On Dec. 23, 1995, six agents of Nigeria’s State Security Service (SSS) arrested Nosa Igiebor, the editor in chief of the best-selling weekly magazine Tell, as he prepared to leave his Lagos home for work. Igiebor, a 1993 recipient of CPJ’s International Press Freedom Award, had just resurfaced after months in hiding. While he was being arrested, SSS agents confiscated over 20,000 issues of Tell’s Christmas Day edition with the cover story “Abacha is Adamant: Terrorizes the Opposition.”
To Igiebor’s colleagues, this two-pronged attack was not only a calculated move to silence the regime’s most vocal critic and cripple the publication financially, but a sign that the new year would usher in yet another wave of terror aimed directly at the independent press.
In January, the federal government announced that Igiebor was being held under Decree 2 of 1984 for acts prejudicial to state security. In February, police arrested Igiebor’s lead attorney without charge shortly after he filed a US$1,400,000 lawsuit against the government challenging the confiscation of an additional 100,000 copies of Tell.
At this writing, Igiebor remains in solitary confinement and has been denied visits with family and legal counsel as well as access to medical care.
On March 18, CPJ announced the launch of its media and letter-writing campaign to aid Igiebor and his colleagues. In addition to sending out a sign-on letter of protest on Igiebor’s behalf to hundreds of human rights and free press advocates around the world, CPJ representatives continue to send out up-to-date media information kits and meet with U.S. State Department officials and policy-makers to draw attention to the dire situation for the Nigerian independent press. The Committee is also working to put Lagos-based journalists in direct contact with colleagues from international media outlets and other press freedom organizations.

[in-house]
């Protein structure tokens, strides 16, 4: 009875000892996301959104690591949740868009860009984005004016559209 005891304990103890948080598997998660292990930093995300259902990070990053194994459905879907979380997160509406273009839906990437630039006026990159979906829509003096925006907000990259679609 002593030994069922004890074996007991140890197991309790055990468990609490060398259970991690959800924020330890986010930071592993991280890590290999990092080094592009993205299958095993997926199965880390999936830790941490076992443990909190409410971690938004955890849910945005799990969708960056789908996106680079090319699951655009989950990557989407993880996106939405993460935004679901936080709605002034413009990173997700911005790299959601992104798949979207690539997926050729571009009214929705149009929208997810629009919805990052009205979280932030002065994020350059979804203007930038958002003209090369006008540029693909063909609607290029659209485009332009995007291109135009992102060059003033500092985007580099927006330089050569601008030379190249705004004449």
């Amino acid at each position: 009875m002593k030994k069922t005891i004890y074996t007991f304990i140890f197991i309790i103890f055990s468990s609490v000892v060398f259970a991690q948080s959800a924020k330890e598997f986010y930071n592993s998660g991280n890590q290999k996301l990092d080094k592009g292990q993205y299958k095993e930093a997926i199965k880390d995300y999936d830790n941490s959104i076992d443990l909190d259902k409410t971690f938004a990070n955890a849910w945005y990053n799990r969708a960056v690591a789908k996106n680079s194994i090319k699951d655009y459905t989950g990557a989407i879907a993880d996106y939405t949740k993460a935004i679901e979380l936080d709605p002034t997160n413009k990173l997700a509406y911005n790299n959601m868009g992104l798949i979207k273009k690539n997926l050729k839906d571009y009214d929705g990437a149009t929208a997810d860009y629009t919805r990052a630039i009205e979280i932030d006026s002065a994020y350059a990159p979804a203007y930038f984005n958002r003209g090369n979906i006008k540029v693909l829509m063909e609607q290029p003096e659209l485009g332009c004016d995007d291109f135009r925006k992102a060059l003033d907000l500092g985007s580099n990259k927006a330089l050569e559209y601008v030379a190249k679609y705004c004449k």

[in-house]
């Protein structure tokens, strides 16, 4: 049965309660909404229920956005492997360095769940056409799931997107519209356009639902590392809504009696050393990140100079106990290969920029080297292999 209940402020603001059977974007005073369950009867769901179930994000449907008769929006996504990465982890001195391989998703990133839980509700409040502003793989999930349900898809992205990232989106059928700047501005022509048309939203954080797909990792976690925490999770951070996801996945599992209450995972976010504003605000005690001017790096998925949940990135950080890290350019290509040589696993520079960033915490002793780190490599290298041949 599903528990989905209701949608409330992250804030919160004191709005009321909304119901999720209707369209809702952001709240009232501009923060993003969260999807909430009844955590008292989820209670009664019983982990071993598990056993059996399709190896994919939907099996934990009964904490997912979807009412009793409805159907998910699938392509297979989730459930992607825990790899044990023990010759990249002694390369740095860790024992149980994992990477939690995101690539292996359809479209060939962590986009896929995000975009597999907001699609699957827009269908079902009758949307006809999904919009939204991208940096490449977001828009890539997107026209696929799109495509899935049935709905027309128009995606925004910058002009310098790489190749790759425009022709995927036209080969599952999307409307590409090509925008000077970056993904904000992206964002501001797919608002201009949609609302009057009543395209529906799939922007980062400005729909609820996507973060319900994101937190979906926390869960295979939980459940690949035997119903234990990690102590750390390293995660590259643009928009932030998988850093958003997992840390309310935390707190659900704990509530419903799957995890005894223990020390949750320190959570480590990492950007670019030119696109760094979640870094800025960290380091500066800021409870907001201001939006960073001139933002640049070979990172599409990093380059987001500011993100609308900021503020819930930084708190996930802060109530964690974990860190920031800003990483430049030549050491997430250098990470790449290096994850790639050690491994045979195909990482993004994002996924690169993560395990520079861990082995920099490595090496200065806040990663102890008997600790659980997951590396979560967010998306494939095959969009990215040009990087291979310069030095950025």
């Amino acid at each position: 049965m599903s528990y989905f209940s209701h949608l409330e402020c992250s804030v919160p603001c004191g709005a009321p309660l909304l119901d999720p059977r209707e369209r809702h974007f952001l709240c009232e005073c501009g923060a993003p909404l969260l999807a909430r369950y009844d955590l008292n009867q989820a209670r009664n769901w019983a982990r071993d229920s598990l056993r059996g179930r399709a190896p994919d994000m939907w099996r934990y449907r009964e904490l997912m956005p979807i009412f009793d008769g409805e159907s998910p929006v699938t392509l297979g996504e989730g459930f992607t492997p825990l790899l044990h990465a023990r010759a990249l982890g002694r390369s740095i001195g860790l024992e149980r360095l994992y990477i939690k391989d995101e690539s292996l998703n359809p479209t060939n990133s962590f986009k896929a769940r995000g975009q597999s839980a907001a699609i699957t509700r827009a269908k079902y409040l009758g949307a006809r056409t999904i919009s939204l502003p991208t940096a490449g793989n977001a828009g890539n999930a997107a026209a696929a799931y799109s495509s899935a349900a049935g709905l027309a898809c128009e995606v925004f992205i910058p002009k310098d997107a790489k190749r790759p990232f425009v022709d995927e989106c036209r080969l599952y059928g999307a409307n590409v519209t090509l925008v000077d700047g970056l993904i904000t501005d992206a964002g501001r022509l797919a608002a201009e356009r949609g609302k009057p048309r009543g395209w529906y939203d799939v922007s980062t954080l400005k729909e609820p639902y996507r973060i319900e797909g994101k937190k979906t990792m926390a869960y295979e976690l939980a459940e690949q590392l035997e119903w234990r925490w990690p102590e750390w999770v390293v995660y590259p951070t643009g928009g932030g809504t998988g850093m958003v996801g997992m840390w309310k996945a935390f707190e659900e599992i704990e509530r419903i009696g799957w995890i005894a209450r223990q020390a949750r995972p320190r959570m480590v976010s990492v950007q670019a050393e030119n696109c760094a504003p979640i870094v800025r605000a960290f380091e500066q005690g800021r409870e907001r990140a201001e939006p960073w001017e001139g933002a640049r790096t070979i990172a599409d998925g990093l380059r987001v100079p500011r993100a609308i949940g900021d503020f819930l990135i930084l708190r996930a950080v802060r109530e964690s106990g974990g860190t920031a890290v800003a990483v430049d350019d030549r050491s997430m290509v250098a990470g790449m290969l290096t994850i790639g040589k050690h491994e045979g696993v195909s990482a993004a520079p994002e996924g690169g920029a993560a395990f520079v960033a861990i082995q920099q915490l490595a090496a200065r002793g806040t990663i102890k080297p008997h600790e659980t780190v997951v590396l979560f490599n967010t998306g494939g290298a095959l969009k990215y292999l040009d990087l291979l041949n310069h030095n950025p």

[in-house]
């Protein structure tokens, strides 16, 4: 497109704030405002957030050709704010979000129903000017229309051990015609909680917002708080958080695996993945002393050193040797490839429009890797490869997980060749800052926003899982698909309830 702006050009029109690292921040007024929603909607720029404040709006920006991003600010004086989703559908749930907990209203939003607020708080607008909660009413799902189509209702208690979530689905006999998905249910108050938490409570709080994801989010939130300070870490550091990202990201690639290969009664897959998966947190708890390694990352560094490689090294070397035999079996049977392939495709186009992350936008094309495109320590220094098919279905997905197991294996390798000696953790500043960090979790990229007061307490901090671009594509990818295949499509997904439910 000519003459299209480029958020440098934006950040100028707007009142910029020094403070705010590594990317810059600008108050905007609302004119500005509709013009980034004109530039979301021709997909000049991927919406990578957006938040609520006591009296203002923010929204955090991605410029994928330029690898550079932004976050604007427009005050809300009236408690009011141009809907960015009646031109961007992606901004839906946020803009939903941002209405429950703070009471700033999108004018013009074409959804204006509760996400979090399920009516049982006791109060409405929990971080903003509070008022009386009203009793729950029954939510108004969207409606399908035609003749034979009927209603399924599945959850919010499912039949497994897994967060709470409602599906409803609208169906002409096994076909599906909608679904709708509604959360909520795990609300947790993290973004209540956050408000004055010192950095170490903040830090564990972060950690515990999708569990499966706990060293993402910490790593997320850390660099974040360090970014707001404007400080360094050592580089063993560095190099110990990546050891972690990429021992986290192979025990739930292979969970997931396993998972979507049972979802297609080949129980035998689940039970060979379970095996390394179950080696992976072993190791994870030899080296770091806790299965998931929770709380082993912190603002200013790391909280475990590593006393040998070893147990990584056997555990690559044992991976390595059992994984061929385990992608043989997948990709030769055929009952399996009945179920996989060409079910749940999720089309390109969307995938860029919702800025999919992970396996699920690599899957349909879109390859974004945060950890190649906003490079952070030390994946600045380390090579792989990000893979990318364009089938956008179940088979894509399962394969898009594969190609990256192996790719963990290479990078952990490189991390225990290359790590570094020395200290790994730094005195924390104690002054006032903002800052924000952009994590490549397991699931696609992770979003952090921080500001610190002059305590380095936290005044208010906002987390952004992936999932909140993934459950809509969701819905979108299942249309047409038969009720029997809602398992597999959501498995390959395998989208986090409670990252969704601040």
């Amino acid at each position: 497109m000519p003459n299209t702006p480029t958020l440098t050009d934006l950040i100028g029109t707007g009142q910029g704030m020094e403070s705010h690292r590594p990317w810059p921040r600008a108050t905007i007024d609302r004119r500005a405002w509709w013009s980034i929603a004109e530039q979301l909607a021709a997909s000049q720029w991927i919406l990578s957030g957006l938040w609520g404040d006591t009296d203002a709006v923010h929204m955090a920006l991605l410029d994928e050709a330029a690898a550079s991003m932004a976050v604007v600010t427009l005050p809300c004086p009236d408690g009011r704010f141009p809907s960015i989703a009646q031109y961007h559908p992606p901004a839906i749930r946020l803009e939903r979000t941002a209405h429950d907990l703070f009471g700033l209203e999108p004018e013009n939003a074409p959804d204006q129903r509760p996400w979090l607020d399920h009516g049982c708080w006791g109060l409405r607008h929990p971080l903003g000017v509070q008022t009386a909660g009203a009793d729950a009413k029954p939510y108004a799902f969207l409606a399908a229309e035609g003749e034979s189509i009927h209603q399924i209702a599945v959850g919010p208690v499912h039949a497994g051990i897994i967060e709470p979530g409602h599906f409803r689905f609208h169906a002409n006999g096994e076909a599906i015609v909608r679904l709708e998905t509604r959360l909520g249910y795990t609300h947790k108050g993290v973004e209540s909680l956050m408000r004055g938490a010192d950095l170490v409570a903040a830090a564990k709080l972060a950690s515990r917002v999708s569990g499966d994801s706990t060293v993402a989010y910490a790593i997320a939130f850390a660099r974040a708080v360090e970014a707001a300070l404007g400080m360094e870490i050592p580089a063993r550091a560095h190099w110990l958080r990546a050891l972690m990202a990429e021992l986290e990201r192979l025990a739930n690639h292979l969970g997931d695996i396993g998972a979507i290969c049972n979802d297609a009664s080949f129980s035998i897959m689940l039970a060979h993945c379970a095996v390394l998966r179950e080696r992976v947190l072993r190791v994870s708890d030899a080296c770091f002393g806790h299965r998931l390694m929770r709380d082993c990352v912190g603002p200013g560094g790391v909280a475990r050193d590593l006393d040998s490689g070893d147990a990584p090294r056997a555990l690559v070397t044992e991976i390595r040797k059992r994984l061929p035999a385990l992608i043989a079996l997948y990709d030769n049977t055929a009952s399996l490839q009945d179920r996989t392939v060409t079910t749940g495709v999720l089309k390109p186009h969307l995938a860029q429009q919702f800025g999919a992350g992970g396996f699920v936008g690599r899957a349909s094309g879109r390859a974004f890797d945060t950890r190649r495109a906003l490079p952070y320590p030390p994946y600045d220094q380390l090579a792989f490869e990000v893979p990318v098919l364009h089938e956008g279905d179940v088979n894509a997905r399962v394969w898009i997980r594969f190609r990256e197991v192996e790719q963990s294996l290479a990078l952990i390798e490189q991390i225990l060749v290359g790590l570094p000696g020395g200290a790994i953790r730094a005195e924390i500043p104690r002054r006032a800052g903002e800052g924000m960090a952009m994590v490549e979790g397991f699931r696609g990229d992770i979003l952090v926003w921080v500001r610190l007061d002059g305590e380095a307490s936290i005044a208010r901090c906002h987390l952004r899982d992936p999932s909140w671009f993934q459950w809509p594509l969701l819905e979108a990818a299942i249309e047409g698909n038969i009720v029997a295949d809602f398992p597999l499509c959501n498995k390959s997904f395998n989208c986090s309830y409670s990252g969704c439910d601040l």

Like Igiebor, Zambia’s Fred M’membe, editor in chief of the independent daily The Post, has been a regular target of legal harassment for his outspoken criticism of President Frederick Chiluba’s government, which has rapidly become one of the worst violators of press freedom in southern Africa.
M’membe, a 1995 recipient of CPJ’s International Press Freedom Award, is fighting a barrage of sedition and criminal libel suits in Zambia’s Supreme Court, where colonial-era laws are being used to enforce the government’s case. Using criminal law as a form of censorship to protect Chiluba from unfavorable coverage, the government has hauled employees of the Post into court so often that M’membe and his colleagues have lost count of the numerous charges filed against them.
The confrontation between the Post and the government climaxed when Chiluba banned the Feb. 5 issue of the newspaper as well as that day’s on-line edition, making it the first ban of an Internet publication in Africa.
Later in the month, M’membe and two colleagues were forced into hiding after being charged with contempt of parliament for publishing articles critical of proclamations issued by members of parliament. The journalists had been sentenced by The National Assembly Standing Orders Committee, not a court of law, to indefinite detention until they publicly apologized. After subsequently surrendering to the authorities, M’membe was put in a maximum security prison where he was held until a judge ordered his conditional release in March.
With elections scheduled for October, journalists anticipate that the Chiluba government’s efforts to silence them will continue, with manipulation of the judiciary being just one of the methods employed.
As with Nigeria, CPJ launched a Zambia campaign in March to bring world attention to the abuse directed against the country’s independent press.
Write to the Nigerian and Zambian governments and to their U.S representatives to register your protest of the abusive treatment these journalists have received from authorities in retaliation for their work. For letters of appeal, please contact: CPJ’s Africa desk